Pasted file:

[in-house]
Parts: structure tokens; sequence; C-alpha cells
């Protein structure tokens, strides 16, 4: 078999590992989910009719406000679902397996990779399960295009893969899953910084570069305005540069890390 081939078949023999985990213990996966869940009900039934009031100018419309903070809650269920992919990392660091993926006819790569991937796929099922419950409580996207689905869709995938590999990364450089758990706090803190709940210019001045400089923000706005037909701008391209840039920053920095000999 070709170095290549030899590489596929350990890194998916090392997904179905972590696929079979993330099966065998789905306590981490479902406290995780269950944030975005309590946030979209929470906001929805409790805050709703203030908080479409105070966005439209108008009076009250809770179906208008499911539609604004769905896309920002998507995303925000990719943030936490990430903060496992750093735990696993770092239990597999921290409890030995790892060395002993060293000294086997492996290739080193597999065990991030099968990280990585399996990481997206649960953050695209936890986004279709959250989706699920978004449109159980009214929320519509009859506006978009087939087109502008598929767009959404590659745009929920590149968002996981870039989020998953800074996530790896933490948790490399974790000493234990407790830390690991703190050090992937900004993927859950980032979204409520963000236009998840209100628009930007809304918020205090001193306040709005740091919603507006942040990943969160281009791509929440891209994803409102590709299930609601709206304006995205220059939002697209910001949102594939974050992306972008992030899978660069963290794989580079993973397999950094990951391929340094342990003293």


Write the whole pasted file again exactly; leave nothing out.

[in-house]
Parts: structure tokens; sequence; C-alpha cells
């Protein structure tokens, strides 16, 4: 078999590992989910009719406000679902397996990779399960295009893969899953910084570069305005540069890390 081939078949023999985990213990996966869940009900039934009031100018419309903070809650269920992919990392660091993926006819790569991937796929099922419950409580996207689905869709995938590999990364450089758990706090803190709940210019001045400089923000706005037909701008391209840039920053920095000999 070709170095290549030899590489596929350990890194998916090392997904179905972590696929079979993330099966065998789905306590981490479902406290995780269950944030975005309590946030979209929470906001929805409790805050709703203030908080479409105070966005439209108008009076009250809770179906208008499911539609604004769905896309920002998507995303925000990719943030936490990430903060496992750093735990696993770092239990597999921290409890030995790892060395002993060293000294086997492996290739080193597999065990991030099968990280990585399996990481997206649960953050695209936890986004279709959250989706699920978004449109159980009214929320519509009859506006978009087939087109502008598929767009959404590659745009929920590149968002996981870039989020998953800074996530790896933490948790490399974790000493234990407790830390690991703190050090992937900004993927859950980032979204409520963000236009998840209100628009930007809304918020205090001193306040709005740091919603507006942040990943969160281009791509929440891209994803409102590709299930609601709206304006995205220059939002697209910001949102594939974050992306972008992030899978660069963290794989580079993973397999950094990951391929340094342990003293």